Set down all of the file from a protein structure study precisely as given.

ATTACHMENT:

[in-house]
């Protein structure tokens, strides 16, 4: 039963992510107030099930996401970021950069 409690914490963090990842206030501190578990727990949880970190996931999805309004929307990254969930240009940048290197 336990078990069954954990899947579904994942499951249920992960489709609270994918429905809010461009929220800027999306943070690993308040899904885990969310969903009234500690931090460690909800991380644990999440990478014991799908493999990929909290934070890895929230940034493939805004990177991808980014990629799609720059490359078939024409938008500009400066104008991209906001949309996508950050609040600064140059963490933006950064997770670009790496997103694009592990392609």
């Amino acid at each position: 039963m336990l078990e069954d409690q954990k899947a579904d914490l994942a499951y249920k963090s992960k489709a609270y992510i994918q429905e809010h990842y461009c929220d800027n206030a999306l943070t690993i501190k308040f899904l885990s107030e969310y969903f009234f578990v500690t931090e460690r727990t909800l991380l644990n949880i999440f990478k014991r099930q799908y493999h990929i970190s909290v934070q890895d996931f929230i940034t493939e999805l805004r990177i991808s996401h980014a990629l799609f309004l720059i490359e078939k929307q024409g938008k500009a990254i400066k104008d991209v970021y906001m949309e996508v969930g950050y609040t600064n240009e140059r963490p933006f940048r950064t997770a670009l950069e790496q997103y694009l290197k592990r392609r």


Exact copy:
[in-house]
């Protein structure tokens, strides 16, 4: 039963992510107030099930996401970021950069 409690914490963090990842206030501190578990727990949880970190996931999805309004929307990254969930240009940048290197 336990078990069954954990899947579904994942499951249920992960489709609270994918429905809010461009929220800027999306943070690993308040899904885990969310969903009234500690931090460690909800991380644990999440990478014991799908493999990929909290934070890895929230940034493939805004990177991808980014990629799609720059490359078939024409938008500009400066104008991209906001949309996508950050609040600064140059963490933006950064997770670009790496997103694009592990392609």
């Amino acid at each position: 039963m336990l078990e069954d409690q954990k899947a579904d914490l994942a499951y249920k963090s992960k489709a609270y992510i994918q429905e809010h990842y461009c929220d800027n206030a999306l943070t690993i501190k308040f899904l885990s107030e969310y969903f009234f578990v500690t931090e460690r727990t909800l991380l644990n949880i999440f990478k014991r099930q799908y493999h990929i970190s909290v934070q890895d996931f929230i940034t493939e999805l805004r990177i991808s996401h980014a990629l799609f309004l720059i490359e078939k929307q024409g938008k500009a990254i400066k104008d991209v970021y906001m949309e996508v969930g950050y609040t600064n240009e140059r963490p933006f940048r950064t997770a670009l950069e790496q997103y694009l290197k592990r392609r």